Physical Findings

In the completely asymptomatic patient, results of chest examination will be normal, although head, eye, ear, nose, and throat examination may disclose concomitant serous otitis media, allergic conjunctivitis, rhinitis, nasal polyps, paranasal sinus tenderness, signs of postnasal drip, or pharyngeal mucosal lymphoid hyperplasia. Clubbing of the fingers is extremely rare in uncomplicated asthma, and this finding should direct the physician's attention toward diseases such as bronchiectasis, cystic fibrosis, pulmonary neoplasm, or cardiac disease. With an acute exacerbation, patients may be restless, agitated, orthopneic, tachypneic, breathing through pursed lips with a prolonged expiratory

Table 12 Peak Flow Meter Characteristics

Inexpensive Easy to use Accurate

Provide "real-life" measurements at worst and best time of day am and pm, monitor range between the measurements Obtain "personal-best" measurement phase, using accessory muscles of respiration, diaphoretic, coughing frequently, or audibly wheezing and cyanotic. Cyanosis occurs only with profound arterial oxygen desaturation and is a grave sign that appears late in the course of severe asthma. Vital signs will confirm the physician's impression that the patient is tachypneic, and evaluation of the blood pressure may show that the patient has a widened pulse pressure and a pulsus paradoxus. The latter sign, when present, is a relatively reliable indicator of severe asthma. Although a low-grade fever may be of viral origin, the presence of an elevated temperature should alert the physician to search for a possible bacterial infection requiring antibiotic therapy.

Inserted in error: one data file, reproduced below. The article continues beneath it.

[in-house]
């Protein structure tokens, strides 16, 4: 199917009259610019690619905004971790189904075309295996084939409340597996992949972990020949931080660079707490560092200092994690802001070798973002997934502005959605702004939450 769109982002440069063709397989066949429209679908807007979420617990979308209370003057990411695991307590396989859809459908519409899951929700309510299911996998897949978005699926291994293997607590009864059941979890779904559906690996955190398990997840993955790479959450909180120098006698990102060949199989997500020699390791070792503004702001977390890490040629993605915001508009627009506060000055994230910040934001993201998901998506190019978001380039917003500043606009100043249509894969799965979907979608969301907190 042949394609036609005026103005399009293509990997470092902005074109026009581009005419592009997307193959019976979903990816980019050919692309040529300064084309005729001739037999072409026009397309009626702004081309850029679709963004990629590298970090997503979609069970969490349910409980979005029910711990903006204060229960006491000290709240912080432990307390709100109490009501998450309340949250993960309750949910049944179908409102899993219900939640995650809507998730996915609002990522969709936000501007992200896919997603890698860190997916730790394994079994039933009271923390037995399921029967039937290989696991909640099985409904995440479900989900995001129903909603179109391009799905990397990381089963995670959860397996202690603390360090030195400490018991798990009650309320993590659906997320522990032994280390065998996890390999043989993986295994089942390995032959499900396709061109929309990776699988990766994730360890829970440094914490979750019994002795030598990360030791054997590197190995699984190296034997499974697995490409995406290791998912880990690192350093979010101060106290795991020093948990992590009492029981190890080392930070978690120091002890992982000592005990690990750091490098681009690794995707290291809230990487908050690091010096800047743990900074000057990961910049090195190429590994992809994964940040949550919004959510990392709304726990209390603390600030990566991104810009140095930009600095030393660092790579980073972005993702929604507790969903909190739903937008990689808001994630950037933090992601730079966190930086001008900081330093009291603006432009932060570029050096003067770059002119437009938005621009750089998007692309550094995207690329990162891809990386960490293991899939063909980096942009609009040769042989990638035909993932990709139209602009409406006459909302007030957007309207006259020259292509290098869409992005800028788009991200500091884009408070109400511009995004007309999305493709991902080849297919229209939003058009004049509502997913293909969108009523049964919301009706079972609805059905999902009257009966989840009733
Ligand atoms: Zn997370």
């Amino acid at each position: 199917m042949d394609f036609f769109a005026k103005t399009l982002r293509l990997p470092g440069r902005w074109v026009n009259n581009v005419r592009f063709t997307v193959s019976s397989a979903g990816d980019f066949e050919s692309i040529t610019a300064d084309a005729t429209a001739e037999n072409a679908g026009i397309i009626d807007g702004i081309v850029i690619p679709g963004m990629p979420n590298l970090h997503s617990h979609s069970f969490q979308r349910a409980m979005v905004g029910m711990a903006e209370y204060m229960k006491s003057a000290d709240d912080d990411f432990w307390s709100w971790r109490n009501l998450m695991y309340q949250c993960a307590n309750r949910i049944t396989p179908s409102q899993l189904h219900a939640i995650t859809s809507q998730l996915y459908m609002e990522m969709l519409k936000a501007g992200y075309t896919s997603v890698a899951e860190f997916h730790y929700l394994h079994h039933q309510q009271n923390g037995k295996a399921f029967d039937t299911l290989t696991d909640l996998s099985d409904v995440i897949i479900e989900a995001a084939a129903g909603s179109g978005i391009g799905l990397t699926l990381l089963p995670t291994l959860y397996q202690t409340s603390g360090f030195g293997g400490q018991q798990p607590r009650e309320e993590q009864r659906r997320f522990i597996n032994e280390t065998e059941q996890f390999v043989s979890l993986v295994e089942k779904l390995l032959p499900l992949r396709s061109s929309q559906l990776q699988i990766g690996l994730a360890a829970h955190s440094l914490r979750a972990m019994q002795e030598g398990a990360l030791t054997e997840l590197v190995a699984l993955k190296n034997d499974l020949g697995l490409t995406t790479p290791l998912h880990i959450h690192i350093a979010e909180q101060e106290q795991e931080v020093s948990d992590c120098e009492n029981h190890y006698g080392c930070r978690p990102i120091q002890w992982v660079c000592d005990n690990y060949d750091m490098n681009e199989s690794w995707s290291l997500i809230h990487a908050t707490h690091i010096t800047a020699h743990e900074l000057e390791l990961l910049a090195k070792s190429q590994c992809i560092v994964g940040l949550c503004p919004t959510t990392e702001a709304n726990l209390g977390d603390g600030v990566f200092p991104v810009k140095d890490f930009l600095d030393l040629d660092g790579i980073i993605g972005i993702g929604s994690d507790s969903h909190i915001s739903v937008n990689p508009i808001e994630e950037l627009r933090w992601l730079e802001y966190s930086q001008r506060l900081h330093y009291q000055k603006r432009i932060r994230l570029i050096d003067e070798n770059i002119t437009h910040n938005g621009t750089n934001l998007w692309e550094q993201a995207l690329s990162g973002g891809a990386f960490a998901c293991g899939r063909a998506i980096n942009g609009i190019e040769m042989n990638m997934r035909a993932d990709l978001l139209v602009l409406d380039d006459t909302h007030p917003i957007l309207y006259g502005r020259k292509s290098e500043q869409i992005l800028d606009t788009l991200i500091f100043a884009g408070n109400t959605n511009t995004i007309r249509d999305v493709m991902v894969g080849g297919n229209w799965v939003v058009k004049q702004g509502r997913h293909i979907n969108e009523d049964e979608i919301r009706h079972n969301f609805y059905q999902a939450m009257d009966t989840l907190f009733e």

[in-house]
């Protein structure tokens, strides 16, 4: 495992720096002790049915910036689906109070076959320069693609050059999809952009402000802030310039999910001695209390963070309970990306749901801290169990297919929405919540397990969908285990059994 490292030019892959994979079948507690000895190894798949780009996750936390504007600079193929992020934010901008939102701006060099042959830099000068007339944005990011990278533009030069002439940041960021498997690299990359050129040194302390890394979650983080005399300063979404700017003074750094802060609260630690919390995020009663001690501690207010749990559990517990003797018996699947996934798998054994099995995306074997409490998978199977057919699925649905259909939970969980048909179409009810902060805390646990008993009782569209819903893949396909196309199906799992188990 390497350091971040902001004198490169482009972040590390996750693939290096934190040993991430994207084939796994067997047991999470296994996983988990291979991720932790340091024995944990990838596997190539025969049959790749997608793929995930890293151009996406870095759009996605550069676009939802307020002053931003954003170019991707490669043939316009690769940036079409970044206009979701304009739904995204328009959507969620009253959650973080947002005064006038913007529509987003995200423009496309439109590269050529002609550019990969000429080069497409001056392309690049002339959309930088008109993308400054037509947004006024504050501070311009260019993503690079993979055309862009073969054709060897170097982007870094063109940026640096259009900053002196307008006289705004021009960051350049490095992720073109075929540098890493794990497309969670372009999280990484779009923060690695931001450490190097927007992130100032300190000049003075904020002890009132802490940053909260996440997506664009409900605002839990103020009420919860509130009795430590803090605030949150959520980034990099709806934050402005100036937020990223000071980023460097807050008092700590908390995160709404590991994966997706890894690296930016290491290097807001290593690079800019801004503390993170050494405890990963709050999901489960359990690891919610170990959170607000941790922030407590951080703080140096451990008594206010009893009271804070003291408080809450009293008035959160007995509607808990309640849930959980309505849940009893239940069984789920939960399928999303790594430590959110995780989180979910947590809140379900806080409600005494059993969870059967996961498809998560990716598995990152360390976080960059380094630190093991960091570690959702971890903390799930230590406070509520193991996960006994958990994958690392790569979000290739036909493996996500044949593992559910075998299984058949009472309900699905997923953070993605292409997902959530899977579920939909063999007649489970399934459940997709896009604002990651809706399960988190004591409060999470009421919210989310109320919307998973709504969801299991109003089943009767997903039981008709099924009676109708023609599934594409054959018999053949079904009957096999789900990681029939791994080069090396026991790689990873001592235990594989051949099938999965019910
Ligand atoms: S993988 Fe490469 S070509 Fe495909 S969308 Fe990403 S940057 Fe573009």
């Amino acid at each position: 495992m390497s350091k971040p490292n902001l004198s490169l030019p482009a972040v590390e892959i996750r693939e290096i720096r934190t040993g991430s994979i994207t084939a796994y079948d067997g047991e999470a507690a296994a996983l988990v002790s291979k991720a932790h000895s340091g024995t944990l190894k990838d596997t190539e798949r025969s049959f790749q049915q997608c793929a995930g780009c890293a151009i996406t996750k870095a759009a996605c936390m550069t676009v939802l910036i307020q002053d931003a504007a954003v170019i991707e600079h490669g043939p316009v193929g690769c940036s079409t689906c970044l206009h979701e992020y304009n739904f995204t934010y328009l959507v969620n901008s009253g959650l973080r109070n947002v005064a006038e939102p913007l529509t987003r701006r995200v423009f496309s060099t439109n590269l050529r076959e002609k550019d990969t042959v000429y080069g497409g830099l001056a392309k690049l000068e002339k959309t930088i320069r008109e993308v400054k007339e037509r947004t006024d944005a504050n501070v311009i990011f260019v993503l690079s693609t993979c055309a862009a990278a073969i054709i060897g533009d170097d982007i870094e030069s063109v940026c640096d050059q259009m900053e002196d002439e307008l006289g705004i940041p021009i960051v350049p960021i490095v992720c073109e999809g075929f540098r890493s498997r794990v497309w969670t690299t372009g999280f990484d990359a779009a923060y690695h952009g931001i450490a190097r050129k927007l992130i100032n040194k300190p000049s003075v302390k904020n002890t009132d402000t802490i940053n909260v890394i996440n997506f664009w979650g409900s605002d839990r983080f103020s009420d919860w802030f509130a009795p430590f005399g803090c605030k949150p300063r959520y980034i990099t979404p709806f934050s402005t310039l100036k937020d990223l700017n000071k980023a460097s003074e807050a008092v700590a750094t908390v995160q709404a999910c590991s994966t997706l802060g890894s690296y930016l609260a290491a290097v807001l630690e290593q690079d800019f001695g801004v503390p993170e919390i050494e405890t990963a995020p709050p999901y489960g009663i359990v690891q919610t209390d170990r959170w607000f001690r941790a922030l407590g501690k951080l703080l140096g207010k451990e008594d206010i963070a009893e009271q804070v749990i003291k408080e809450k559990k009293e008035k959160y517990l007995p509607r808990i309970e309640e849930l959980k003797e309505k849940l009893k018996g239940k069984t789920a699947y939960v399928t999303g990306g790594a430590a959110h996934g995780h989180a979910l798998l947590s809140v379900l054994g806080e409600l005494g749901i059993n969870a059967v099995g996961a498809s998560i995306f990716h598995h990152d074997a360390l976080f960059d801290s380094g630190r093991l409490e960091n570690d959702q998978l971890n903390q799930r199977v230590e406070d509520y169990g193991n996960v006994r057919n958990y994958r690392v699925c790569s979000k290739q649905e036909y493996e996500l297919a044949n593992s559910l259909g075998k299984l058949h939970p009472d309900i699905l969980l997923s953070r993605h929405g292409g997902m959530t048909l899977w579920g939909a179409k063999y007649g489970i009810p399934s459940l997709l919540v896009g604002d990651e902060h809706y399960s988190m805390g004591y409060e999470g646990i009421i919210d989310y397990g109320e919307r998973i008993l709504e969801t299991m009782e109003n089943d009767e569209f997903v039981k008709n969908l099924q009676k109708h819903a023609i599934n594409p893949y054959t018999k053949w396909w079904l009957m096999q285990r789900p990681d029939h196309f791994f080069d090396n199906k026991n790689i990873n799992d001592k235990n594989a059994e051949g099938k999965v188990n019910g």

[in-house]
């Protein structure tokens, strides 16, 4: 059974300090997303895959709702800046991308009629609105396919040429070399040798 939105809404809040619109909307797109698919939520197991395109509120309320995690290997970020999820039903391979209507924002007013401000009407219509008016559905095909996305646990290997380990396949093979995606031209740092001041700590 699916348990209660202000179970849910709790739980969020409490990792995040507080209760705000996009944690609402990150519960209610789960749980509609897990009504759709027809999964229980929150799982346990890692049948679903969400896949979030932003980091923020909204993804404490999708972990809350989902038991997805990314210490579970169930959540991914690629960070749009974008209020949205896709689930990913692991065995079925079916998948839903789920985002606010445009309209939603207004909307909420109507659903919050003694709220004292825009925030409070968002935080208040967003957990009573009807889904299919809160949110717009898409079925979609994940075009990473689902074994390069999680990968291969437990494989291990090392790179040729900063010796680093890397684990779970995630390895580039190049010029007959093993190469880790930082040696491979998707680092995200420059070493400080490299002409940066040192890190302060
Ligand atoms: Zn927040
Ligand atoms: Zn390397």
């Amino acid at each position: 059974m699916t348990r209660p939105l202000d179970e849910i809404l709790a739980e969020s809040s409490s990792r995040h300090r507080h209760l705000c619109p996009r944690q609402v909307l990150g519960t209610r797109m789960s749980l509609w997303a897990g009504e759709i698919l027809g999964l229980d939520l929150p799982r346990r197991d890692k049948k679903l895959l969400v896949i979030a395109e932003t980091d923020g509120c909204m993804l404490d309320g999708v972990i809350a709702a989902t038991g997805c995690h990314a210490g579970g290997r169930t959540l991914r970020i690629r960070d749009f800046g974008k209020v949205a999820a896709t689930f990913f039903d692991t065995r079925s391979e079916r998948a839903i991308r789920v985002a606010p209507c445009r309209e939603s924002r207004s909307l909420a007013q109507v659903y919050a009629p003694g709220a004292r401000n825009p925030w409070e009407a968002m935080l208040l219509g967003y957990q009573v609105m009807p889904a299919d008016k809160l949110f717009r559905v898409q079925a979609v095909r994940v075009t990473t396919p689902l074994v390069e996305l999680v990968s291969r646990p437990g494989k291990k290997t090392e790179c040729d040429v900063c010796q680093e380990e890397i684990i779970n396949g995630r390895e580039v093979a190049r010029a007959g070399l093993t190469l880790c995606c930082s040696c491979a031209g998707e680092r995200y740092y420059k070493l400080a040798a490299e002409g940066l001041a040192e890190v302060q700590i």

Examination of the chest will often show signs of hyperinflation, such as hyperreso-nance on percussion and low, immobile diaphragms. In milder stages of asthma, wheezing may be detected only on forced expiration, but with increasing severity, wheezing may also be heard on inspiration. In some episodes of severe asthma, wheezing may be heard early in the course of disease, but with increasing obstruction of the airways, the wheezing may seem to "improve" as increasing difficulty in ventilating develops. This abatement of wheezing may, unfortunately, be taken as a clinical sign of improvement and result in less than optimal treatment. As the patient does improve, one may notice the reverse situation; namely, that wheezing may increase in intensity. Again, this finding should not be erroneously interpreted as worsening of the asthma. The major point is that in judging the severity of asthma, the physician must rely on many physical findings (such as the use of accessory muscles and the presence of paradoxical pulse) as well as the degree of wheezing. As the patient recovers, the improvement takes place most often in reverse order of the appearance of symptoms,that is, there is a sequential loss of mental status abnormalities, cyanosis, pulsus paradoxus, use of accessory muscles, dyspnea, tachypnea, and, finally, wheezing. It is important to note, however, that when the attack appears to have ended clinically, abnormal pulmonary function test results are still present and may persist for several days. At this point in the course of the illness, there is usually a residual volume twice that of normal, an FEV1 60% of that predicted, and a maximum mid-expiratory flow rate 30% of that predicted. Such findings support the contention that treatment should be continued well past the symptomatic period and that close outpatient follow-up is indicated.

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